Above image courtesy of Tune In For Terror © 1992
Wyllis Cooper's "Quiet, Please!" article from Writer's Digest, May 1949
Radio & Television
By Harriet Cannon
"Quiet, please!" The voice is Ernest Chappell's, subduedand full of portent. Every Sunday at 5:30 p.m., wherever the vast network of the American Broadcasting Company reaches, loyal fans settle down to their favorite half-hour in radio, resolved to answer neither telephone nor doorbell, while they listen to Quiet, Please! [The series began on the Mutual Broadcasting System running from June '47 to September '48, then moved to ABC. The program ended in June '49.]
How long did it take you to read the above paragraph? Perhaps seven seconds? That's exactly how much time elapses on the air between Chappell's first, "Quiet, please!" and his second repetition of the phrase. Seven seconds of dead air in the introduction of a radio show is one of writer Wyllis Cooper's innovations in the field.
Master of the weird and the whimsical, Cooper is both writer and director of Quiet, Please! To date he has turned out some 90-odd scripts, which are easy to listen to and "murder to write."
Cooper writes to please his own taste. If other people like his scripts, he's glad. But if they don't, he will suggest that they turn the little knob on their radios and listen to something else. One woman, irked by a Quiet, Please! program which she couldn't understand, phoned Cooper and received the usual polite answer. A little later she phoned again and when Cooper answered, she replied, "Yah, yah, yah, drop dead!" Then she hung up.
Cooper was at a loss for words -- but only briefly. He seized upon the unexpected opportunity and wrote a script called "Drop Dead!" He addressed himself to the anonymous "dear lady," which, if she was listening, must have filled her with remorse, demonstrating as it did the possible and horrible consequences of her advice. [The episode was entitled "Anonymous"]
A soft-spoken and genial man, Cooper is a newspaper reporter "from way back when." He's been in radio, in Chicago and New York, for twenty-one years. Lights Out, a popular thriller of a few years ago, was his creation. He wrote it for three years before Arch Oboler became associated with it.
Always a prolific writer, Cooper recalls the old days in radio, some 13 years ago, when in order to make a living from the young medium, a writer had to turn out an inordinate amount of material. At one time, Cooper was Continuity Editor for NBC in Chicago, wrote Lights Out (for $13.50 a script), had another half-hour show, and in his spare time, did 15 soap opera scripts a week. "I worked at home every morning from five until nine," he says. "Then my secretary would stop in, pick up the completed work and take it to the office. I'd catch a quick nap and continue to work until eight in the evening."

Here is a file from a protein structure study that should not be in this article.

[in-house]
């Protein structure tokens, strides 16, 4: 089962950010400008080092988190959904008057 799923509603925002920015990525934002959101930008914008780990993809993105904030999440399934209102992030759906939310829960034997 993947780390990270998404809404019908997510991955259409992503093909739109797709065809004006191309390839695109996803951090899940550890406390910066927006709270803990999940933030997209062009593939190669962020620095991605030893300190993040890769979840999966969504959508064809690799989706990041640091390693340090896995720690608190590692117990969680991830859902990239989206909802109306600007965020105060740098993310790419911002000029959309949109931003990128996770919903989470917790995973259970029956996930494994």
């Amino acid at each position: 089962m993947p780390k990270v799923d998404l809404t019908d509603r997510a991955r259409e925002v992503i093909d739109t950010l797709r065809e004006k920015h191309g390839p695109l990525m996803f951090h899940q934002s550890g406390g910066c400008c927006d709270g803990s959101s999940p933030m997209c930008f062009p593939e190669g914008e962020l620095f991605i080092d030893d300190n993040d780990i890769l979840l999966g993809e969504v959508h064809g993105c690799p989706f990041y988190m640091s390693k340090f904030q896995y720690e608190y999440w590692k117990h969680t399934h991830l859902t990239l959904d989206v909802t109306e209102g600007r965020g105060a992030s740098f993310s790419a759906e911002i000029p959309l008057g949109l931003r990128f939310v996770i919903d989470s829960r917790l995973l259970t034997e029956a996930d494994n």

His pace hasn't slackened appreciably. Nowadays his schedule runs something like this: Sunday: Rehearsal all afternoon, then broadcast. Monday: Write from eight a.m. to five p.m. Tuesday: Lay out next Sunday's show and answer correspondence. Wednesday and Thursday. Write show. Friday: Rehearsal.
Quiet, Please! is slow in tempo. Some of the scripts are shorter than 18 pages, instead of the 25 to 30 that usually comprise a half-hour dramatic show. He believes that radio drama generally is played too fast; but he admits that he can write in such an unorthodox manner only because he is his own director.
"I know just what my lines are going to sound like," he points out. Only three or four other writers in radio have the same privilege and "all of them earned it through years of hard work." Cooper says that writing good dialogue is harder work than laying bricks. He ought to know -- he's laid them. He's also worked in oil fields and on the railroads, and he's utilized much of this experience as background material in his scripts. Cooper likes to think of himself as a rebel. To prove it, he points to the fact that he has done fewer commercial shows than any other writer in his class.
"I don't believe in too strong a story line because it's apt to be too hard for the listener to keep in mind," he says. "The charm in radio consists of good characterization. Plot should consist of a twist rather than a formalized structure." He doesn't rewrite, nor does he permit his actors to "ad lib" although his dialogue achieves a smooth flowing naturalness. He beats no drums, espouses no causes, says his function is "to entertain." He admits that he is a "little hipped" on the subject of the Atom Bomb, and tried to give his listeners "a little extra-curricular thinking to do" in one of his scripts, "Adam and the Darkest Day."
The ideas for Quiet, Please! are all Cooper's own. He has no assistants. Often the casual remarks of a bartender or an elevator boy will suggest a program theme to him. Sometimes he'll open the Bible, which he knows well, and will select a verse and build his script around it. Although in no sense a "religious" show, his program has some of its strongest supporters among the clergy.
There's no formula or pattern to Quiet, Please! other than that it is always narrated in the first person by Ernest Chappell, and has an eerie, slow-paced mood. Sometimes it's macabre, sometimes hilarious, but always it is entertaining. ABC reports that it gets more requests for Quiet, Please! scripts than for those of any other show.
"My scripts are not intended to be read," Cooper insists. "They're intended to be listened to." But his fans are more insistent, and next fall will see the publication of a book of radio scripts by Wyllis Cooper, entitled Quiet, Please! [Alas, no such book was ever published.]
Here is our good friend, Wyllis Cooper.
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